1. Keep in mind what’s interesting to your audience.
2. "Trying for theme is important, but you won’t see what the story is actually about til you’re at the end of it. Now rewrite."
3. Simplify. Focus.
4. Come up with your ending before you figure out your middle.
5. "Putting it on paper lets you start fixing it. If it stays in your head, a perfect idea, you’ll never share it with anyone."
6. What’s the essence of your story? What is the snapshot, the synopsis of your story? If you know the "essence", you can expand and elaborate.
According to Microsoft (http://products.office.com/en-us/powerpoint), PowerPoint can help you tell a powerful story in your presentations. The visuals used to explain analyses tend to be "simple" charts and graphs. Excel, Tableau and R are popular tools for developing visualizations. Dashboards include visualizations, but a dashboard is part of a decision support or executive information system. In general, presentation software like PowerPoint or Prezi (https://prezi.com/) is used to discuss, present and summarize a data story. People seem frustrated with the complexity of simplifying findings for a general audience. Tell a simple, straightforward story when possible.
If you are preparing a presentation or writing a report, follow a story structure when you present your analyses (cf., Monarth, 2014). Begin by discussing an inciting or instigating incident, tell your listeners what changed. Then discuss how important the situation is for the stakeholders, next explain what the data analyses show, then discuss the "highlights" of the details, the data sources and how you did the analyses. Finally, explain the actions that can be taken and your recommendations.
Good stories can and should impact those who hear or read them. Zak (2014) explains "When you want to motivate, persuade, or be remembered, start with a story of human struggle and eventual triumph. It will capture people’s hearts – by first attracting their brains." Monarth (2014) further explains "A story can go where quantitative analysis is denied admission: our hearts. Data can persuade people, but it doesn’t inspire them to act; to do that, you need to wrap your vision in a story that fires the imagination and stirs the soul."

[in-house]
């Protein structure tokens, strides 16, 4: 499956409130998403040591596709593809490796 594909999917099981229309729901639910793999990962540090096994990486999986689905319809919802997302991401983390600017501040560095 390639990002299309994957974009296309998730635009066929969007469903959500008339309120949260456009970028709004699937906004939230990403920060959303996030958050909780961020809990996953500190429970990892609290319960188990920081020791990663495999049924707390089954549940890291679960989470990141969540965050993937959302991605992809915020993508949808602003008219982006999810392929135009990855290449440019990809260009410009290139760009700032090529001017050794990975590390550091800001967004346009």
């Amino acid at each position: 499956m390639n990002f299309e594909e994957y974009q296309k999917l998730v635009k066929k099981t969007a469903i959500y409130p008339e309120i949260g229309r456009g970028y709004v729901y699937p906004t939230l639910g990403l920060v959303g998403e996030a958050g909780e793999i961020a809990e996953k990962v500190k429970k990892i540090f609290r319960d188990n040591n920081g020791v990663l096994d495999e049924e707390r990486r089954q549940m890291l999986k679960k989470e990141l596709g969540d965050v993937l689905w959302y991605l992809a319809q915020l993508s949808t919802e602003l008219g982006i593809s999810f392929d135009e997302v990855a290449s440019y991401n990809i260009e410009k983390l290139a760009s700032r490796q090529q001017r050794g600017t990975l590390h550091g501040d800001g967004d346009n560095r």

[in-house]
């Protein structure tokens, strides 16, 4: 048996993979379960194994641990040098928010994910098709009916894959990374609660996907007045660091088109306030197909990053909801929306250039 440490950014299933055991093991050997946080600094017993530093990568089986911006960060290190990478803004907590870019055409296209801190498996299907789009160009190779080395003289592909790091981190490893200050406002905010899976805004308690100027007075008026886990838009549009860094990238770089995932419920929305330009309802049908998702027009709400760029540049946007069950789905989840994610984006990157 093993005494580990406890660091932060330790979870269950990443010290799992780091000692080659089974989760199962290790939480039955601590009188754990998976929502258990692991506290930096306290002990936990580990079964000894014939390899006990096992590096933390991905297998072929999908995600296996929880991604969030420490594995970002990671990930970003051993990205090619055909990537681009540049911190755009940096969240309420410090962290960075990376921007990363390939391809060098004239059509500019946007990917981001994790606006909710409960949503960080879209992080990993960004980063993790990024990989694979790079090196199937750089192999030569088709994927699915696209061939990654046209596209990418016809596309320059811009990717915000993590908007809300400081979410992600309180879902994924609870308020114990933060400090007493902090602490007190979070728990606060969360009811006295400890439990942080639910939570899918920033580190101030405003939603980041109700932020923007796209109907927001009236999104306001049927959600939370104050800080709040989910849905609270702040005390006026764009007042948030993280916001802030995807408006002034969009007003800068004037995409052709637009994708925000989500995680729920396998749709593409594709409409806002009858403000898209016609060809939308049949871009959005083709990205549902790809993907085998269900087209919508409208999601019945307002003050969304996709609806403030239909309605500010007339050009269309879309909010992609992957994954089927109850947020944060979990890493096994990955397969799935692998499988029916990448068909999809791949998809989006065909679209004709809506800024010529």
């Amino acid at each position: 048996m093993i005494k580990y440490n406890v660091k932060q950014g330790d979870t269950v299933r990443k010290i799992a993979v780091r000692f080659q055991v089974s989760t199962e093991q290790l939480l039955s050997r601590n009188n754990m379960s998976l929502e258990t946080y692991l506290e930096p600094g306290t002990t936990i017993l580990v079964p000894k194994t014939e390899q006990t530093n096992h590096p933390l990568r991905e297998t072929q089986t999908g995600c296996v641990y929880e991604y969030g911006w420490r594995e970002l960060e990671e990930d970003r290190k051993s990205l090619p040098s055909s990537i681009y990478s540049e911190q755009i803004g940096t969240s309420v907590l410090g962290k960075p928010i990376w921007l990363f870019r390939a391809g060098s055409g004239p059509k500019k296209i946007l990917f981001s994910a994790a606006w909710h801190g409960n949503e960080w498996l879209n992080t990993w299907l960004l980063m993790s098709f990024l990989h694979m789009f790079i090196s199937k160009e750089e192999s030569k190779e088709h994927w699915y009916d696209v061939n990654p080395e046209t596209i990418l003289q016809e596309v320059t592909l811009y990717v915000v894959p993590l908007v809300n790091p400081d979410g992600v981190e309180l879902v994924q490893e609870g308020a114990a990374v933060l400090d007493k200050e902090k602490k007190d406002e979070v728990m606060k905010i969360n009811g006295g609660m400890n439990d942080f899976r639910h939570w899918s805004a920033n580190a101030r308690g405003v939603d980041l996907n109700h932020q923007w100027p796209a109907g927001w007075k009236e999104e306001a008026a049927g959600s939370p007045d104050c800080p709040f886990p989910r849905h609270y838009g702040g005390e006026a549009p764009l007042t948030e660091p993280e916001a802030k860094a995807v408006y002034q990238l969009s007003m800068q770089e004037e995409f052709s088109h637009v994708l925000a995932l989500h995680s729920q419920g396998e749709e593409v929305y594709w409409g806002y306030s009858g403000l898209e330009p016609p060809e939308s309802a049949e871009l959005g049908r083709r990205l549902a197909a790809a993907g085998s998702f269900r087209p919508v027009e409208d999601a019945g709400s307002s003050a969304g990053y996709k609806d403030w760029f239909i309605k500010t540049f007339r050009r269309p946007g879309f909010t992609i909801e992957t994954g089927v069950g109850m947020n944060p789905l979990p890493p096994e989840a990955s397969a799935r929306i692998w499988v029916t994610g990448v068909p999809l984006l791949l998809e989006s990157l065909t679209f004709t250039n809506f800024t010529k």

Boring data stories focus on the data and the analysis you did, great data stories focus on why your listeners should care about your analyses and what they mean for them. Tell the whole story and tell a "good" story.
Coats, E., "Pixar Story Rules (one version)," May 15, 2011 at URL http://www.pixartouchbook.com/blog/2011/5/15/pixar-story-rules-one-version.html
Loukides, M., What is data science? O'Reilly Radar. June 2, 2010. Retrieved 10/27/2014 from http://radar.oreilly.com/2010/06/what-is-data-science.html . Monarth, H., "The Irresistible Power of Storytelling as a Strategic Business Tool," Harvard Business Review, March 11, 2014 at URL https://hbr.org/2014/03/the-irresistible-power-of-storytelling-as-a-strategic-business-tool/
Roehrig, P. and B. Pring, "The Value of Signal (and the Cost of Noise)," Cognizant Technology Solutions, 2013 at URL http://www.cognizant.com/InsightsWhitepapers/The-Value-of-Signal-and-the-Cost-of-Noise-The-New-Economics-of-Meaning-Making.pdf
Tableau Software, "The 5 Most Influential Data Visualizations of All Time," at URL http://www.tableausoftware.com/top-5-most-influential-data-visualizations .
Zak, P., "Why Your Brain Loves Good Storytelling," Harvard Business Review, October 28, 2014 at URL https://hbr.org/2014/10/why-your-brain-loves-good-storytelling
Last update: 2014-12-21 08:53
Author: Daniel Power